Eight things you can do right now to win marriage equality in Oregon

Securing marriage for all takes activism, mobilization, education, and funding — all of which you can help with right this minute. Photo by Julie Cortez, PQ Monthly
By Nick Mattos, PQ Monthly

Do you want all Oregonians to have the right to marry? With the help of Basic Rights Oregon — the state’s leading advocate for marriage equality — we’ve assembled eight simple things that you can do right this minute to help Oregon be the first state to vote out a constitutional amendment limiting the freedom to marry.

1) Tell your story. Call a friend, family member, or acquaintance — perhaps one you haven’t spoken to in a while — and talk with them frankly and openly about the issue of marriage equality. “We know that 20 to 30 percent of people nationwide continue to waver in their position on marriage,” says Peter Zuckerman, media manager for Basic Rights Oregon (BRO). “These friends, neighbors and family members are not the opposition. They are good and fair people who are undecided on this issue.… As more and more people talk to gay and lesbian friends and family about why marriage matters, they’re coming to realize that this is not a political issue. This is about love, commitment, and family.… When Oregonians understand that we want to make a lifelong commitment to the person we love — and marry that person so we [can] care for and protect our loved one — we gain support for the freedom to marry. That’s why we need to tell our stories.”

2) Pledge your support.
BRO’s “Love. Commitment. Marriage.” initiative asks supporters to sign an online pledge as an affirmation of their support of the efforts to make Oregon the first state to overturn a constitutional ban on marriage, and to make a commitment to have at least 10 conversations about why marriage matters. For more information and to sign the pledge, go to LoveCommitmentMarriage.org

3) “Like” Basic Rights Oregon on Facebook and follow them on Twitter (@BasicRights). “By becoming our Facebook fan and Twitter follower,” Zuckerman explains, “you get to be in the first group of people who learn what we are up to. You learn how to become more engaged, you help us organize, and you help us ensure that all gay, lesbian, bisexual and transgender Oregonians experience equality.”

4) Share your thoughts on marriage equality via social media.
Researchers at Facebook, Cornell, and the University of Michigan recently cited that the average Facebook user has 234 friends; while many of these are likely folks that the given user sees day-to-day, most people are connected to many people from their school histories and past jobs that they may not interact with frequently. Sharing your thoughts on marriage equality — especially the reasons as to why the issue is personal for you — can help to put a human face on the issue, a critical part of changing people’s minds and hearts about the importance of the freedom to marry.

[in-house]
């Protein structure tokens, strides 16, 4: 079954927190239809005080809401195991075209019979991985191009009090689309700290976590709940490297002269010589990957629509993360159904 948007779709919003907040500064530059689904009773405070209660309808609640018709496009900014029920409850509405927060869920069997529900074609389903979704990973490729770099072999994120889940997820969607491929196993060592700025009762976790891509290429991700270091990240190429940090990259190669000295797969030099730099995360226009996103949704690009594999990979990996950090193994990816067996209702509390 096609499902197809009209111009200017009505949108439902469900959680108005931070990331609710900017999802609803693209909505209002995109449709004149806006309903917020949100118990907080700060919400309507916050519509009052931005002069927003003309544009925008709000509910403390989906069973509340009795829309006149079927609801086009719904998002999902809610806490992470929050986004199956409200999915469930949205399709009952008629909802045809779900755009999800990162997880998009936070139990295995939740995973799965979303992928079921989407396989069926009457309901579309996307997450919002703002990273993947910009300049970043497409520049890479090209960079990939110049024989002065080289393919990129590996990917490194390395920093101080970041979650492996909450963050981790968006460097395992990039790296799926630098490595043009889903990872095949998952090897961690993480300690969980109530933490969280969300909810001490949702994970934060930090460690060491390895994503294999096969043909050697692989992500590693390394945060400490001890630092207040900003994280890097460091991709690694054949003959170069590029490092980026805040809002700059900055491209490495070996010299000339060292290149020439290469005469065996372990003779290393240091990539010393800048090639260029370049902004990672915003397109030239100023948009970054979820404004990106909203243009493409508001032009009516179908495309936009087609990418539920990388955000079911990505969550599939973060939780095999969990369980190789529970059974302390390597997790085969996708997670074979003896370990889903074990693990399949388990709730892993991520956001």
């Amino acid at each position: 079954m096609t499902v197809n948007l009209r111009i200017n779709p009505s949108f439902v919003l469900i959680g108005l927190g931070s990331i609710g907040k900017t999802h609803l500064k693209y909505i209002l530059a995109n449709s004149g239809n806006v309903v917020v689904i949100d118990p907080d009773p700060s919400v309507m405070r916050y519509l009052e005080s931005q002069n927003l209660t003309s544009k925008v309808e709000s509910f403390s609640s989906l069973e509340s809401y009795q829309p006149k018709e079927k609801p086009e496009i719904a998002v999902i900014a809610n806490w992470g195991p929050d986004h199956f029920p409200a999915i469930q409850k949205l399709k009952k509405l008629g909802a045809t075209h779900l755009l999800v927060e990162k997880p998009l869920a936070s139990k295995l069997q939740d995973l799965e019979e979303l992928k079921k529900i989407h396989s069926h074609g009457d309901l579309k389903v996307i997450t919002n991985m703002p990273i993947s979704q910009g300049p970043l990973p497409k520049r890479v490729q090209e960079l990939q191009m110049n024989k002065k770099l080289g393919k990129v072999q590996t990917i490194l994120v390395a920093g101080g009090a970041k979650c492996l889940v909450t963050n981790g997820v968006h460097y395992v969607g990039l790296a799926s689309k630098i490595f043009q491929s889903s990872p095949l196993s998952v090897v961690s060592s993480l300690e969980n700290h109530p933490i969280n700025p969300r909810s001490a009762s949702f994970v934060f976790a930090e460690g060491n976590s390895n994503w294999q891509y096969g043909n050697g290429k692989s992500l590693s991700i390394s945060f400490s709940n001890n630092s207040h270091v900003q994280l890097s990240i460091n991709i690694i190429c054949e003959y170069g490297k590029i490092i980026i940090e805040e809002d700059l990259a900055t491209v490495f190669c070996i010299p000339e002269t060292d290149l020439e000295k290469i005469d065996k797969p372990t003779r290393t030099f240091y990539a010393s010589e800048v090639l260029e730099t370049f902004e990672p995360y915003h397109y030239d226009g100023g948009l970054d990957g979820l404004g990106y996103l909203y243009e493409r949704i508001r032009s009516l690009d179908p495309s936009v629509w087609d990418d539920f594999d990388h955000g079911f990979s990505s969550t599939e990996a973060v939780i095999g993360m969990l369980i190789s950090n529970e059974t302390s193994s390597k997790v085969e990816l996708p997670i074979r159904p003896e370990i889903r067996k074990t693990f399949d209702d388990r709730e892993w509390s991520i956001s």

5) Read a book. Arming yourself with a diverse array of facts, resources, and viewpoints on marriage by reading up on the subject can help you to feel more confident about discussing marriage equality and discuss it in a more compelling way. “When Gay People Get Married: What Happens When Societies Legalize Same-Sex Marriage” by M. V. Lee Badgett (2010: NYU Press) provides a thorough and readable primer on the current state of the marriage equality debate while providing valuable new insights into the political, social, and personal stakes involved — critical for anyone who wants to speak lucidly as to why marriage equality matters. Bestselling author Elizabeth Gilbert’s “Committed: A Skeptic Makes Peace With Marriage” (2010: Penguin) considers the role of marriage in a wide variety of cultures, contexts, and configurations, giving a lucid illustration as to why marriage is both a malleable construct and a critically important right for all people. For a consideration of the other sides of the argument, “Against Equality: Queer Critiques of Gay Marriage” (2010: Against Equality Press) assembles essays from noted queer theorists such as Kate Bornstein and Mattilda Berinstein Sycamore, considering marriage equality in the light of its potential repercussions for queer people and the larger fight for equality.

6) Sign up to volunteer. Volunteers with organizations such as BRO do direct grassroots action to promote equality. Opportunities are available in a wide array of roles, including phone banking, direct voter outreach, video projects, data entry, and participation in committees. The victory for marriage equality in Washington alone involved over 30,000 volunteer hours. Even if you can only spare an hour a week (or even a month), every little bit of volunteer engagement can make a major impact for the future of marriage. Email BRO at info@basicrights.org or call (503) 222-6151 for more information or to sign up to volunteer.

7) Donate. Campaigning for marriage equality took cash — in Washington, the effort to secure marriage for all took over $11 million. In order to execute the goal of marriage for all here in Oregon, BRO and other such organizations need your financial support. BRO in particular has several different options for the recipients of your gifts, some of which are even fully tax-deductible.

8) Report discrimination and hate crimes. Reporting acts of anti-gay violence and bias isn’t just a means to reclaim your voice after an atrocity — it can also help raise awareness of LGBTQ issues and spark conversations about human rights, including marriage for all. The data collected when reporting discrimination and hate crimes also drives enforcement and helps organizations such as BRO to understand where more education and outreach is needed, ultimately securing a safer and more equitable environment for all.

For more information and resources on the efforts to secure marriage in Oregon, go to BasicRights.org.